Practice-linked online personal health records for type 2 diabetes mellitus: a randomized controlled trial.

Journal Article (Journal Article)


Web-based personal health records (PHRs) have been advocated as a means to improve type 2 diabetes mellitus (DM) care. However, few Web-based systems are linked directly to the electronic medical record (EMR) used by physicians.


We randomized 11 primary care practices. Intervention practices received access to a DM-specific PHR that imported clinical and medications data, provided patient-tailored decision support, and enabled the patient to author a "Diabetes Care Plan" for electronic submission to their physician prior to upcoming appointments. Active control practices received a PHR to update and submit family history and health maintenance information. All patients attending these practices were encouraged to sign up for online access.


We enrolled 244 patients with DM (37% of the eligible population with registered online access, 4% of the overall population of patients with DM). Study participants were younger (mean age, 56.1 years vs 60.3 years; P < .001) and lived in higher-income neighborhoods (median income, $53,784 vs $49,713; P < .001) but had similar baseline glycemic control compared with nonparticipants. More patients in the intervention arm had their DM treatment regimens adjusted (53% vs 15%; P < .001) compared with active controls. However, there were no significant differences in risk factor control between study arms after 1 year (P = .53).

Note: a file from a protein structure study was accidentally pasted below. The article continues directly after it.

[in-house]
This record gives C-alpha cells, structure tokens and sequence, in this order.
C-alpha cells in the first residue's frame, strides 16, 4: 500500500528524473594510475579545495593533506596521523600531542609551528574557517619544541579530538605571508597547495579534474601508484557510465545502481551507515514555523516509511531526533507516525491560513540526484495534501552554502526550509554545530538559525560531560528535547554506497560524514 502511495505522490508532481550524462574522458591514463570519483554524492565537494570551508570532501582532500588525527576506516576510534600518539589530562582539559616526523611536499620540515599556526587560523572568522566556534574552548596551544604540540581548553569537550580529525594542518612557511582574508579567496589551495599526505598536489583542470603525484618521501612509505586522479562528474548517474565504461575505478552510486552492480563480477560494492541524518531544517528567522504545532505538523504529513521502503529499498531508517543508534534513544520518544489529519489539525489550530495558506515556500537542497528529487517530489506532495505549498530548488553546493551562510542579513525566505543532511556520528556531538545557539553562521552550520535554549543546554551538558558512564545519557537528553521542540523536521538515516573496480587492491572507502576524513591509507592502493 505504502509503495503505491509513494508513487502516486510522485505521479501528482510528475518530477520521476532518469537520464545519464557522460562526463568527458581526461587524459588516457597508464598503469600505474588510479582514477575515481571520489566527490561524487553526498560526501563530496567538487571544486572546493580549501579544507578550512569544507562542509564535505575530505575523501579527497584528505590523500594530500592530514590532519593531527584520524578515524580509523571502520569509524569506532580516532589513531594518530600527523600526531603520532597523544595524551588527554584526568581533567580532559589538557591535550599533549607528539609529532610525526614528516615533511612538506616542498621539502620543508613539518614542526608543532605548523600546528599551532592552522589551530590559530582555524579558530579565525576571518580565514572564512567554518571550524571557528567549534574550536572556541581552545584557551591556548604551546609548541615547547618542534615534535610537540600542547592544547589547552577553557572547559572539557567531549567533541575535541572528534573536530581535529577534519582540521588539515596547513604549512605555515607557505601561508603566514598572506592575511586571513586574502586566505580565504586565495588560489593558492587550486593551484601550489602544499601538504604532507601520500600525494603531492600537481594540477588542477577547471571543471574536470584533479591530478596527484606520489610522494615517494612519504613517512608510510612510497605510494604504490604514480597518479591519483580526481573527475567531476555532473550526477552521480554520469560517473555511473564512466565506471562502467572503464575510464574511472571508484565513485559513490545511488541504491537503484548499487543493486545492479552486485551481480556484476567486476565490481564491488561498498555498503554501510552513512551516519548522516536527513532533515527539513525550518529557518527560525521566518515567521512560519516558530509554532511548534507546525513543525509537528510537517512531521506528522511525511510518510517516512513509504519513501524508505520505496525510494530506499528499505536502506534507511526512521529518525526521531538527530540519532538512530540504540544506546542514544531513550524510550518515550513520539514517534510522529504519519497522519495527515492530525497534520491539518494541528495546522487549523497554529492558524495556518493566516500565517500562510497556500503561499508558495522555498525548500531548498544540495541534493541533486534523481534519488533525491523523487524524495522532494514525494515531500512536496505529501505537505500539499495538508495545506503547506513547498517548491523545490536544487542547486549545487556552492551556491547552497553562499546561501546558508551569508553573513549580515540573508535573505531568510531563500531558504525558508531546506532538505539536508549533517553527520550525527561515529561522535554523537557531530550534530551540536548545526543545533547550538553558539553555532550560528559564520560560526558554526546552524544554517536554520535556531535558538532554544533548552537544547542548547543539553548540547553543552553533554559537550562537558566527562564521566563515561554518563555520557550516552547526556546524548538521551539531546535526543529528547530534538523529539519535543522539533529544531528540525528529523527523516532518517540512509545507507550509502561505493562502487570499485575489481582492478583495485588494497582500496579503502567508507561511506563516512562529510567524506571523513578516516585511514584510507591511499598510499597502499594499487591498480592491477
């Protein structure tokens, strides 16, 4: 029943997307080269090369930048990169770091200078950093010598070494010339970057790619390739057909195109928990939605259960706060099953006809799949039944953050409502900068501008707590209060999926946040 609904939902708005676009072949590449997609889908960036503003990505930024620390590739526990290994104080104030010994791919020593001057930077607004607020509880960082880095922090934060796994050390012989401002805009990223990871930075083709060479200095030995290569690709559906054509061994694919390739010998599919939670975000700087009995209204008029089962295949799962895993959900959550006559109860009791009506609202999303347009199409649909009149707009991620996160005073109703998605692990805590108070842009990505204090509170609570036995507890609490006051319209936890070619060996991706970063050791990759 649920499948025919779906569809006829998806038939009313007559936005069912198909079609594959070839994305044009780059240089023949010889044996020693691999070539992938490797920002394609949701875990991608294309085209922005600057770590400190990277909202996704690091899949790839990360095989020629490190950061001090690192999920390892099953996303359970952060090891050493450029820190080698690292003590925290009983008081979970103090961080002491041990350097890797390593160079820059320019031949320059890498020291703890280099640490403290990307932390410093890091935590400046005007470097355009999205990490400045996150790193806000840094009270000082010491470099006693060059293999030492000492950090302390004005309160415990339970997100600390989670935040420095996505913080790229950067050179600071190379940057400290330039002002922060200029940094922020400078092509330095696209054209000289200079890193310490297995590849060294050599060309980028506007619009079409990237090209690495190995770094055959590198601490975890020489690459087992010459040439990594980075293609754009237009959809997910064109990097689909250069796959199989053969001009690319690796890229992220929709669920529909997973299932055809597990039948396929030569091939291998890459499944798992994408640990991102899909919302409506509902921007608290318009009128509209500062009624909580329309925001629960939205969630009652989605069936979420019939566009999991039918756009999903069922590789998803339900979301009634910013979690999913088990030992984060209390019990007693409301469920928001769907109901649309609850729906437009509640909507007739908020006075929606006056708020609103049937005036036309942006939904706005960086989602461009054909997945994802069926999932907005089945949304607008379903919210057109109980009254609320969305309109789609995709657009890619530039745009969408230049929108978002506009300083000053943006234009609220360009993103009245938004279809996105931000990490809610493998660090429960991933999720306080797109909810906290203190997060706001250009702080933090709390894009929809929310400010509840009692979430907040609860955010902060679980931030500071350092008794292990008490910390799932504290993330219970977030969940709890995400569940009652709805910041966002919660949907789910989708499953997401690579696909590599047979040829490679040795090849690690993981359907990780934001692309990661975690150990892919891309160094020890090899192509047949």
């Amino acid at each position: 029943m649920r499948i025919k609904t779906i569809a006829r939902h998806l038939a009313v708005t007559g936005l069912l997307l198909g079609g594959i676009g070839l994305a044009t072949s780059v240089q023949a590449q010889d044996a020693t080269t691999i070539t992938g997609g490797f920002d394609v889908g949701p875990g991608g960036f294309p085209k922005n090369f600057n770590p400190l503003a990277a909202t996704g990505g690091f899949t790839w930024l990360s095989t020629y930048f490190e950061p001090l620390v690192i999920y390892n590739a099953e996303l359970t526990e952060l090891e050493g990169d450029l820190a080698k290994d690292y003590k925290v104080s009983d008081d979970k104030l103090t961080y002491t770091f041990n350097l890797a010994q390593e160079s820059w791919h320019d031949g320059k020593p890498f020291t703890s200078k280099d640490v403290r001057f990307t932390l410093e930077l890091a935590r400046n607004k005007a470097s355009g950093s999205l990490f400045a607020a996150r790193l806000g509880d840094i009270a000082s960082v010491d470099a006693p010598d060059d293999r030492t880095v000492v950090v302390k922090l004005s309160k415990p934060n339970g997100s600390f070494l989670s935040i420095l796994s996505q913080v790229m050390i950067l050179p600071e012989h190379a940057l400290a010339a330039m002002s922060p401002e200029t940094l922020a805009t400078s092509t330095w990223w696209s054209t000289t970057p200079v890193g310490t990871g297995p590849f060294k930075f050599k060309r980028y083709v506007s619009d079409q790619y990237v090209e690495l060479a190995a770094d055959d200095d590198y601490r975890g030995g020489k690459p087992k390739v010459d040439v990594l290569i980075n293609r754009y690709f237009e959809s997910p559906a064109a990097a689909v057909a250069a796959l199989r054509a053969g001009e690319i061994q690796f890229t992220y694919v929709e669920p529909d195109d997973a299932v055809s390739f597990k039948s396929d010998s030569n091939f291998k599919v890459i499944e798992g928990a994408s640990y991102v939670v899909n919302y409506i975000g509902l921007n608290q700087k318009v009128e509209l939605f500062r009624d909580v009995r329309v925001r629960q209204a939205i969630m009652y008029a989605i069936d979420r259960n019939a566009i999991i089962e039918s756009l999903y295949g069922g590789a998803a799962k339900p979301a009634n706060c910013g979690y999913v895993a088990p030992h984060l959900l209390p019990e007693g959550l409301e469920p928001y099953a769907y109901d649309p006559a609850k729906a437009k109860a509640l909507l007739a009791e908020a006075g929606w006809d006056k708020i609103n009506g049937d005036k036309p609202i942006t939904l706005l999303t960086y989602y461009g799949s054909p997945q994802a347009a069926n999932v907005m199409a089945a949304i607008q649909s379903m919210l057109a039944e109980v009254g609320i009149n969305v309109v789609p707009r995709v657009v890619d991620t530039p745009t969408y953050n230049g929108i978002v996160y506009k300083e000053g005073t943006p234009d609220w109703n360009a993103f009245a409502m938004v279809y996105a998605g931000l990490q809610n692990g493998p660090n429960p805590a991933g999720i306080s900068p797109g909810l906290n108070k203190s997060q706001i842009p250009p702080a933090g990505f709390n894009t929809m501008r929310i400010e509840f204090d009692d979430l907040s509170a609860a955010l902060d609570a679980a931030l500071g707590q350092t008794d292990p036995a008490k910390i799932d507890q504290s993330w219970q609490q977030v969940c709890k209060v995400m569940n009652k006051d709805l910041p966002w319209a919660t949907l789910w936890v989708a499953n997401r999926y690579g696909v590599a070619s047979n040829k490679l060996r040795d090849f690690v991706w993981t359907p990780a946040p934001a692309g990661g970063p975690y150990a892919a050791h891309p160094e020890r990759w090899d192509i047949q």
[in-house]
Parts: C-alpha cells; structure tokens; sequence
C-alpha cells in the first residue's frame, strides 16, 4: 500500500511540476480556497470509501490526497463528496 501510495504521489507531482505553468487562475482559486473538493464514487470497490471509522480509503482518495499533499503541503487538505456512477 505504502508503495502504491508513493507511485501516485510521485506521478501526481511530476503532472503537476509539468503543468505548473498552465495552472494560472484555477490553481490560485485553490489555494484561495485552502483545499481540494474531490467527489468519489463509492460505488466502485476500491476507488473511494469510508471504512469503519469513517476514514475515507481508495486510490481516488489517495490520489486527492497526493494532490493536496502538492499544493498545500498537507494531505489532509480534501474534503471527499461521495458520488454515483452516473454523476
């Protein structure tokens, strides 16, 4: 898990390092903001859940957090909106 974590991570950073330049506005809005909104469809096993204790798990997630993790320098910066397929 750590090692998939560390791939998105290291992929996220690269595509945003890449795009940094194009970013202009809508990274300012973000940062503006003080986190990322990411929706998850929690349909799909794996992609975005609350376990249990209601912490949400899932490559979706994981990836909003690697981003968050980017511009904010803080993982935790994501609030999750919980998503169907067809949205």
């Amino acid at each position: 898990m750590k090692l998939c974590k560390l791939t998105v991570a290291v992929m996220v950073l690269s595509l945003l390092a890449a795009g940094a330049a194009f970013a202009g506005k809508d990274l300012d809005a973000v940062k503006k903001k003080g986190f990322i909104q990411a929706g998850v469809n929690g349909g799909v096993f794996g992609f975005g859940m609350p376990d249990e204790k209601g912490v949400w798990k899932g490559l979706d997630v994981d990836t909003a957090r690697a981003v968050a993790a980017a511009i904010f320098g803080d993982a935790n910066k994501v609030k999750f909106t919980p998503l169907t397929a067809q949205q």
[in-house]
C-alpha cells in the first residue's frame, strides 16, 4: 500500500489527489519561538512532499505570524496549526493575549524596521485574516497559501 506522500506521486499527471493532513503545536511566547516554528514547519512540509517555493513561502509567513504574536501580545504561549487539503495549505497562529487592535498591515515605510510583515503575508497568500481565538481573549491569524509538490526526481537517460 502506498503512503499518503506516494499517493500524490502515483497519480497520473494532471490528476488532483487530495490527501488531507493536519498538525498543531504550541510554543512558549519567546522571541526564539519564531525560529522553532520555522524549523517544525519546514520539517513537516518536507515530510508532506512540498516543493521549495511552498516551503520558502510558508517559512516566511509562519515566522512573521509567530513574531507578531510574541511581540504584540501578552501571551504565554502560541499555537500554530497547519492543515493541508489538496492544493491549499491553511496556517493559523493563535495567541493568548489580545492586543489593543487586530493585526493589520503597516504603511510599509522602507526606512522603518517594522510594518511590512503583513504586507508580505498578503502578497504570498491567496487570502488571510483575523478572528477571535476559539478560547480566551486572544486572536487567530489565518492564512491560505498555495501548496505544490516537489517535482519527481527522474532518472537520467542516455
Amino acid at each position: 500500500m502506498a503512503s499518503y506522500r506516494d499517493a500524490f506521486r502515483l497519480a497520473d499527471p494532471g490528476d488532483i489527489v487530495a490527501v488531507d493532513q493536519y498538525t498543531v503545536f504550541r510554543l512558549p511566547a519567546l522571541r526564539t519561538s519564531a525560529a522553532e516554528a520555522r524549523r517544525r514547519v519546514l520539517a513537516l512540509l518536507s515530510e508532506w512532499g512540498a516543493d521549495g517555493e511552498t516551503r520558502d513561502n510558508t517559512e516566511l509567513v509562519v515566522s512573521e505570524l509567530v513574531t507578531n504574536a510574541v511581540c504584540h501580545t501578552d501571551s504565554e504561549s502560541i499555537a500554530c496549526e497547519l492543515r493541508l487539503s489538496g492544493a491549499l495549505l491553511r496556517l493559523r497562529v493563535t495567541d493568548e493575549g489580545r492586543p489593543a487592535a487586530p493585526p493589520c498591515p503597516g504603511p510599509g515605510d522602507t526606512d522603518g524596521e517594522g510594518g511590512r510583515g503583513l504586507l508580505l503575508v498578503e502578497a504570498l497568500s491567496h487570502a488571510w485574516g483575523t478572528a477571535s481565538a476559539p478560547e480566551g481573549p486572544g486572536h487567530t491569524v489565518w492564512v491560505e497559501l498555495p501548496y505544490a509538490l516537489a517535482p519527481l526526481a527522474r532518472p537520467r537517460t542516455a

Previsit use of online PHR linked to the EMR increased rates of DM-related medication adjustment. Low rates of online patient account registration and good baseline control among participants limited the intervention's impact on overall risk factor control.

Trial registration Identifier: NCT00251875.

Full Text

Duke Authors

Cited Authors

  • Grant, RW; Wald, JS; Schnipper, JL; Gandhi, TK; Poon, EG; Orav, EJ; Williams, DH; Volk, LA; Middleton, B

Published Date

  • September 2008

Published In

Volume / Issue

  • 168 / 16

Start / End Page

  • 1776 - 1782

PubMed ID

  • 18779465

Pubmed Central ID

  • PMC3829635

Electronic International Standard Serial Number (EISSN)

  • 1538-3679

International Standard Serial Number (ISSN)

  • 0003-9926

Digital Object Identifier (DOI)

  • 10.1001/archinte.168.16.1776


  • eng